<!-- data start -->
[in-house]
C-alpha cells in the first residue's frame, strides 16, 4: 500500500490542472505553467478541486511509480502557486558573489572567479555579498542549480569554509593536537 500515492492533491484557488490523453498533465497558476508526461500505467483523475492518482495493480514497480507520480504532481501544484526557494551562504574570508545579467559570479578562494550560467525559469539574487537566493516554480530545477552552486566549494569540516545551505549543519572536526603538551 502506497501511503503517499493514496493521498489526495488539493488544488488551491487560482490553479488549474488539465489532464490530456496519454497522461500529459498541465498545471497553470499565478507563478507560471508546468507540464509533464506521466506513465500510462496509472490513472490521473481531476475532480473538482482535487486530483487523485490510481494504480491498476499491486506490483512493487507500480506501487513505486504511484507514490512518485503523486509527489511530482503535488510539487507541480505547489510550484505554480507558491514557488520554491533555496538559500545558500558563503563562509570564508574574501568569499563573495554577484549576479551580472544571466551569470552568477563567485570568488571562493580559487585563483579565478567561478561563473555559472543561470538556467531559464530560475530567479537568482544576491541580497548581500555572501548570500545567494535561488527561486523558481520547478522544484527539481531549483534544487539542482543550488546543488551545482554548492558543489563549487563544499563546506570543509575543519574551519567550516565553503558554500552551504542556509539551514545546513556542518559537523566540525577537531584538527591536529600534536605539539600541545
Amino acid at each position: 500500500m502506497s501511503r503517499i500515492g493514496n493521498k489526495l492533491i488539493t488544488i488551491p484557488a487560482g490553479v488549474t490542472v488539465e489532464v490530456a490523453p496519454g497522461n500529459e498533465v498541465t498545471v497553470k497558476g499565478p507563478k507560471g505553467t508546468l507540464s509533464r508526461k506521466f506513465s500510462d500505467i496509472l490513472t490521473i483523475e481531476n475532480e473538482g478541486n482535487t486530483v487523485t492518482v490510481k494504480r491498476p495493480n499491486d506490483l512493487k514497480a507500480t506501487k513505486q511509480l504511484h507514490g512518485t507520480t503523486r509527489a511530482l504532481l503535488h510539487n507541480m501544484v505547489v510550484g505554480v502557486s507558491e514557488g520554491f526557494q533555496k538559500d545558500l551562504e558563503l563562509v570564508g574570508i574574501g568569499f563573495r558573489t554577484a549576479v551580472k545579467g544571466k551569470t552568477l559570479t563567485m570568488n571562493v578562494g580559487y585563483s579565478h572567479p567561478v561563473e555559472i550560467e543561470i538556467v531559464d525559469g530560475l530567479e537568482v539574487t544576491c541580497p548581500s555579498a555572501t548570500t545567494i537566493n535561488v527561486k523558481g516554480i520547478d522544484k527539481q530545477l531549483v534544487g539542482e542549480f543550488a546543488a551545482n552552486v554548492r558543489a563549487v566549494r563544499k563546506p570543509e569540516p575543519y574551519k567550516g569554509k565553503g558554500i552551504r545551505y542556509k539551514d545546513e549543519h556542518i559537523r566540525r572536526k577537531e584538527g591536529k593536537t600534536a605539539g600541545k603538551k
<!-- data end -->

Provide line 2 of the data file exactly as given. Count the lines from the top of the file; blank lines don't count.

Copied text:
C-alpha cells in the first residue's frame, strides 16, 4: 500500500490542472505553467478541486511509480502557486558573489572567479555579498542549480569554509593536537 500515492492533491484557488490523453498533465497558476508526461500505467483523475492518482495493480514497480507520480504532481501544484526557494551562504574570508545579467559570479578562494550560467525559469539574487537566493516554480530545477552552486566549494569540516545551505549543519572536526603538551 502506497501511503503517499493514496493521498489526495488539493488544488488551491487560482490553479488549474488539465489532464490530456496519454497522461500529459498541465498545471497553470499565478507563478507560471508546468507540464509533464506521466506513465500510462496509472490513472490521473481531476475532480473538482482535487486530483487523485490510481494504480491498476499491486506490483512493487507500480506501487513505486504511484507514490512518485503523486509527489511530482503535488510539487507541480505547489510550484505554480507558491514557488520554491533555496538559500545558500558563503563562509570564508574574501568569499563573495554577484549576479551580472544571466551569470552568477563567485570568488571562493580559487585563483579565478567561478561563473555559472543561470538556467531559464530560475530567479537568482544576491541580497548581500555572501548570500545567494535561488527561486523558481520547478522544484527539481531549483534544487539542482543550488546543488551545482554548492558543489563549487563544499563546506570543509575543519574551519567550516565553503558554500552551504542556509539551514545546513556542518559537523566540525577537531584538527591536529600534536605539539600541545